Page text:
Research isn’t always done in a lab — McGill’s Inquiry Network brings research and scholarship skills to undergraduate coursework and, in so doing, is expanding its ideas across the University and beyond. //
By Laura Pellerine
These days, George McCourt wears the hats of Associate Director of Undergraduate Affairs as well as Senior Faculty Lecturer for the McGill School of Environment, but his undergrad career at the University of Alberta didn’t get off to such a great start.
“I came out of high school a top-notch student, and then I walked into this system where it seemed like no one really cared, and I did very poorly,” he says. “I struggled.” “I eventually got my feet on the ground, but I often wonder how many students are lost because the system is not malleable enough to get them engaged? One of the best ways is to engage them in the research process, because as they go through that, they learn, they teach themselves.”
It’s this goal of inspiring undergrad students that is driving many professors at McGill to add research components to their undergraduate classrooms. And they’re finding creative ways of sneaking it in — even when class sizes get into the hundreds.
It all started in 2006, when the University’s Teaching and Learning Services (TLS) unit was asked to lead a university-wide project examining the links between research, learning and teaching. The result was the formation in 2009 of the Inquiry Network, a group of faculty members from across disciplines that meets once a month to discuss ways of bringing research into the classroom.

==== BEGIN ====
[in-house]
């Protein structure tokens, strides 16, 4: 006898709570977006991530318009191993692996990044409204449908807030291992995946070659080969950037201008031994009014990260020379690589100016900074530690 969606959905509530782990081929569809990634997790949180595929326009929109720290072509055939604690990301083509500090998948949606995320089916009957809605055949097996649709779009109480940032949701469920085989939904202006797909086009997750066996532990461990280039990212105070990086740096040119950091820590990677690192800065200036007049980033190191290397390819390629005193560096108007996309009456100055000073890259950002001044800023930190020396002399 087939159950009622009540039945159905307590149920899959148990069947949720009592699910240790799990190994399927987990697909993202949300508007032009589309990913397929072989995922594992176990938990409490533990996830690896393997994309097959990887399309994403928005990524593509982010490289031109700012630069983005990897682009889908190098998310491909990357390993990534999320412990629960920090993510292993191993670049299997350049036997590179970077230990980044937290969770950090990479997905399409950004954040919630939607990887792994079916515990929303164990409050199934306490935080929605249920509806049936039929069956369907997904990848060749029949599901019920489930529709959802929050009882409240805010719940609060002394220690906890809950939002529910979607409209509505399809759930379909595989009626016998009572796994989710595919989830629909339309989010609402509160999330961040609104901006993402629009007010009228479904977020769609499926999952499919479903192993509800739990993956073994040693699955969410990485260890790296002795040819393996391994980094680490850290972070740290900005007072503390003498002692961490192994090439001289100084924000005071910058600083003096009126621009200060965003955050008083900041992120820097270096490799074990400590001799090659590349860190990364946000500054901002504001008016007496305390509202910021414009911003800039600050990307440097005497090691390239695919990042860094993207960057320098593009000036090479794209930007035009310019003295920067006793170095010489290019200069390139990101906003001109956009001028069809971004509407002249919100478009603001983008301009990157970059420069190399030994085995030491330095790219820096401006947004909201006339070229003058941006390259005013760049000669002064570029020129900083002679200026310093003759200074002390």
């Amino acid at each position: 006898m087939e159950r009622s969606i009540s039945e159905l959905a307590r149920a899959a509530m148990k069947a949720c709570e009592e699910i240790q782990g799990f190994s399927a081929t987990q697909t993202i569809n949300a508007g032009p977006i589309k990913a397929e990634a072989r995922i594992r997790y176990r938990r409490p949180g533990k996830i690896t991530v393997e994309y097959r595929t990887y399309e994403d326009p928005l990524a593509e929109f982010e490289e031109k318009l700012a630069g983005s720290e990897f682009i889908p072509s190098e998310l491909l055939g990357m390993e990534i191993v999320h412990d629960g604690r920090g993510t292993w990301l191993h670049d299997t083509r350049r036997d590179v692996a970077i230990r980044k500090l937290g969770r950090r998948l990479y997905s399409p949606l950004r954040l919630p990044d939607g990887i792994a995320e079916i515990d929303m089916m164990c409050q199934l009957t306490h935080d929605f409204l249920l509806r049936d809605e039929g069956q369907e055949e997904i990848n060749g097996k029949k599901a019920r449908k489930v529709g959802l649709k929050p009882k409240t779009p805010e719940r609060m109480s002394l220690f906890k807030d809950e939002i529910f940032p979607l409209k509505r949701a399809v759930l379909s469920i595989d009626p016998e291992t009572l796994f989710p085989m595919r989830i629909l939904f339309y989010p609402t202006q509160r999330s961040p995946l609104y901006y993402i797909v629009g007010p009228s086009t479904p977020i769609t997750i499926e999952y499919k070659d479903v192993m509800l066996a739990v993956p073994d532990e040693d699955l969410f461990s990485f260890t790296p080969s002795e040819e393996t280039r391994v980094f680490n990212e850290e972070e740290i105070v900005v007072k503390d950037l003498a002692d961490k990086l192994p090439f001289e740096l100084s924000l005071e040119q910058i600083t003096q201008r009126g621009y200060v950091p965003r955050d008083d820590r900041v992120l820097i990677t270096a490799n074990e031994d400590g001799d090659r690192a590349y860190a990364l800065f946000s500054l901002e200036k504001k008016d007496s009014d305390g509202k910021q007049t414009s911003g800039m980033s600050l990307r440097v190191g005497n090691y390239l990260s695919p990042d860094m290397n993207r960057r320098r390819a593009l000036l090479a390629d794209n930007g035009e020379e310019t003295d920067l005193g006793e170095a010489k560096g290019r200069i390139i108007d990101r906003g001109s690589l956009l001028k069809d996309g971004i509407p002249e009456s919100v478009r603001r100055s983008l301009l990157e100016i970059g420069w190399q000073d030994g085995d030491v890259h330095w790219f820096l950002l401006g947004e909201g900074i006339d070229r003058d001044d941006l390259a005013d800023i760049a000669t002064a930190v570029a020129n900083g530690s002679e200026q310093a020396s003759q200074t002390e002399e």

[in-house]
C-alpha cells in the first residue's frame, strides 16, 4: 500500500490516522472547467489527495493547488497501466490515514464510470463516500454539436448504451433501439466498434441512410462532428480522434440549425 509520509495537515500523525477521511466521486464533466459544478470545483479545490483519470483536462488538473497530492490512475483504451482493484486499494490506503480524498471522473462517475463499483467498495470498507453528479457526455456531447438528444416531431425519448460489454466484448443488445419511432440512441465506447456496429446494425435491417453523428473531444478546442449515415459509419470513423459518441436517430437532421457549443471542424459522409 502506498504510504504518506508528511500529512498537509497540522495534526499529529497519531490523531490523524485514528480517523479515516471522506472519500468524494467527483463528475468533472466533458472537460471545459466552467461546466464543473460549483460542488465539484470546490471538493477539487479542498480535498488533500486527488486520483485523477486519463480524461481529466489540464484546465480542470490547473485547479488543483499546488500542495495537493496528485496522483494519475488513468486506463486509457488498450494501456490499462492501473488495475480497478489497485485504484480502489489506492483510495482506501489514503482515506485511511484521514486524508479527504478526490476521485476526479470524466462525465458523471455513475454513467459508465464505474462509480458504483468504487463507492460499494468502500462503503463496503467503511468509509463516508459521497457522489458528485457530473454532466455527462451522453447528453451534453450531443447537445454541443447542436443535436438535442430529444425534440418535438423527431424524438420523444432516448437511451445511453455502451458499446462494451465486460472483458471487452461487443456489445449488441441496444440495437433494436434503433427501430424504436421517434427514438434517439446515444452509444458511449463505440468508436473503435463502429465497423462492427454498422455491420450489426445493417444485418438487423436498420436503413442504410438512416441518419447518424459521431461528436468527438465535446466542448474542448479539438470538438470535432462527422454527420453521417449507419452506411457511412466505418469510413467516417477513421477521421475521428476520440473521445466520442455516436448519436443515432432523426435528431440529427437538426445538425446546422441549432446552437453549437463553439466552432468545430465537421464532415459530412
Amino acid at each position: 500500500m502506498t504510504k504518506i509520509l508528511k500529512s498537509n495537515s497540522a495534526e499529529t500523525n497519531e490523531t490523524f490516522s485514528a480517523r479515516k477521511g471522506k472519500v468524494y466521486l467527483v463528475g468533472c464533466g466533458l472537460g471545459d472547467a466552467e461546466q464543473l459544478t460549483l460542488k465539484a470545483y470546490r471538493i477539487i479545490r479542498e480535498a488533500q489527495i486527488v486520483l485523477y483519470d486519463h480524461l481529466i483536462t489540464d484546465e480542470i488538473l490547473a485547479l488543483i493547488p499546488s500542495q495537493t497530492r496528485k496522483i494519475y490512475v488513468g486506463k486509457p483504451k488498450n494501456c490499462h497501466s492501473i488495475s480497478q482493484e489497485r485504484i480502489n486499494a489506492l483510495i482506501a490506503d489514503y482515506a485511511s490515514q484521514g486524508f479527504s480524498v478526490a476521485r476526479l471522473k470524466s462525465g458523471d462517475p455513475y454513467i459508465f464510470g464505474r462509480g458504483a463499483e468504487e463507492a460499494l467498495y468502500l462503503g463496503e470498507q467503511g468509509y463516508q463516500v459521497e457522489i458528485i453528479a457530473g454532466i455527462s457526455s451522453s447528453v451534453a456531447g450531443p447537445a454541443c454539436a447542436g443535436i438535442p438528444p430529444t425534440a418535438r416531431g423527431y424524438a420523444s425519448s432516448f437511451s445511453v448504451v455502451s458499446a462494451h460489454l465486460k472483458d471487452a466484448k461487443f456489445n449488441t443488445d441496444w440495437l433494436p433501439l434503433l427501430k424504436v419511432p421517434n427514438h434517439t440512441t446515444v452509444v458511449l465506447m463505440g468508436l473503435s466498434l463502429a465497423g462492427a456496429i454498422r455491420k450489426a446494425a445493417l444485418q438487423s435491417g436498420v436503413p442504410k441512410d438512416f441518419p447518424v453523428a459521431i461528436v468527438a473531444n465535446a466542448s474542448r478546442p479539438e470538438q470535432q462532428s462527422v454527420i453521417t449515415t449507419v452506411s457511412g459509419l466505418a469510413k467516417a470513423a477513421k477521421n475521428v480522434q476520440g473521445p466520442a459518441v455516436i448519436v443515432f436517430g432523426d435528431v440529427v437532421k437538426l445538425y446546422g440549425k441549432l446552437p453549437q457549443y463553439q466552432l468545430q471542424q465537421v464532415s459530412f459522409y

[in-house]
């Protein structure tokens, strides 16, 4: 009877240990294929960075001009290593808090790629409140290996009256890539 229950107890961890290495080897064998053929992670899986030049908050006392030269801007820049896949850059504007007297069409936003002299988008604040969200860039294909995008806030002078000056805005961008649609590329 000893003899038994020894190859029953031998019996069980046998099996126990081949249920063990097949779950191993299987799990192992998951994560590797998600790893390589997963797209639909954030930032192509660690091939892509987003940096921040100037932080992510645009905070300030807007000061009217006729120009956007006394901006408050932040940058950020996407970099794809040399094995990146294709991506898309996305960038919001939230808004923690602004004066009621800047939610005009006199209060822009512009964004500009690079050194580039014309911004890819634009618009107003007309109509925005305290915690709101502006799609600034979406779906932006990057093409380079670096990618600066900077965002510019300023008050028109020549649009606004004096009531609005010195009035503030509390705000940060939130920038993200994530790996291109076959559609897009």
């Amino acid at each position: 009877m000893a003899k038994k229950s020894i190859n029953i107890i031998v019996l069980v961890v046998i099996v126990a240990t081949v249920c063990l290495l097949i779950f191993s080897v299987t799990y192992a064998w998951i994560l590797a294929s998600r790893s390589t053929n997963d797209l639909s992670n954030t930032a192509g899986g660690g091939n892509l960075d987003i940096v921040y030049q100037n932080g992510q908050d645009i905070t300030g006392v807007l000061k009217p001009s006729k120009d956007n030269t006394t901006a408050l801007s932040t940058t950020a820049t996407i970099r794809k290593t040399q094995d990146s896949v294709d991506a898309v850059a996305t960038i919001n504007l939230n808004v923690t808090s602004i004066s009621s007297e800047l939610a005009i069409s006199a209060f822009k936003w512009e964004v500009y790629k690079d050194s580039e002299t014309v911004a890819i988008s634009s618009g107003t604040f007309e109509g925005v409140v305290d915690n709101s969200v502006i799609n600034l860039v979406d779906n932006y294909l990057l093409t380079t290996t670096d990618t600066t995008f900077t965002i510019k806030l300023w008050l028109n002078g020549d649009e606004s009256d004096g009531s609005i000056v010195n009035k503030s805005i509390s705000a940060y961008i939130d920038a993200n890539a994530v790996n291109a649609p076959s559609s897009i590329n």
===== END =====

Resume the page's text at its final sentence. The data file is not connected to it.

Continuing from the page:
“It’s important to help students see their disciplines not as bodies of fact, but as conversations,” says Marcy Slapcoff , leader of the Inquiry Network and educational developer at TLS. “When professors invite them into the conversation, they can contribute their questions, and that’s the key way to help them become better critical thinkers.”
The idea of introducing undergrads to research at universities like McGill isn’t a new one — it first emerged in 1998’s Boyer Commission on Educating Undergraduates in the Research University — but the idea of the Inquiry Network is. “The fact that we have leadership like this is unique,” Slapcoff says. “I haven’t come across another group like this.”
The Inquiry Network provides faculty members with resources and support like workshops, and tool kits to help them integrate research into their classrooms. “It’s important to consider how every single McGill student can benefit
from attending a research-intensive university,” says Slapcoff . “There’s only one way to reach every student, and that is through coursework, and that’s a challenge.”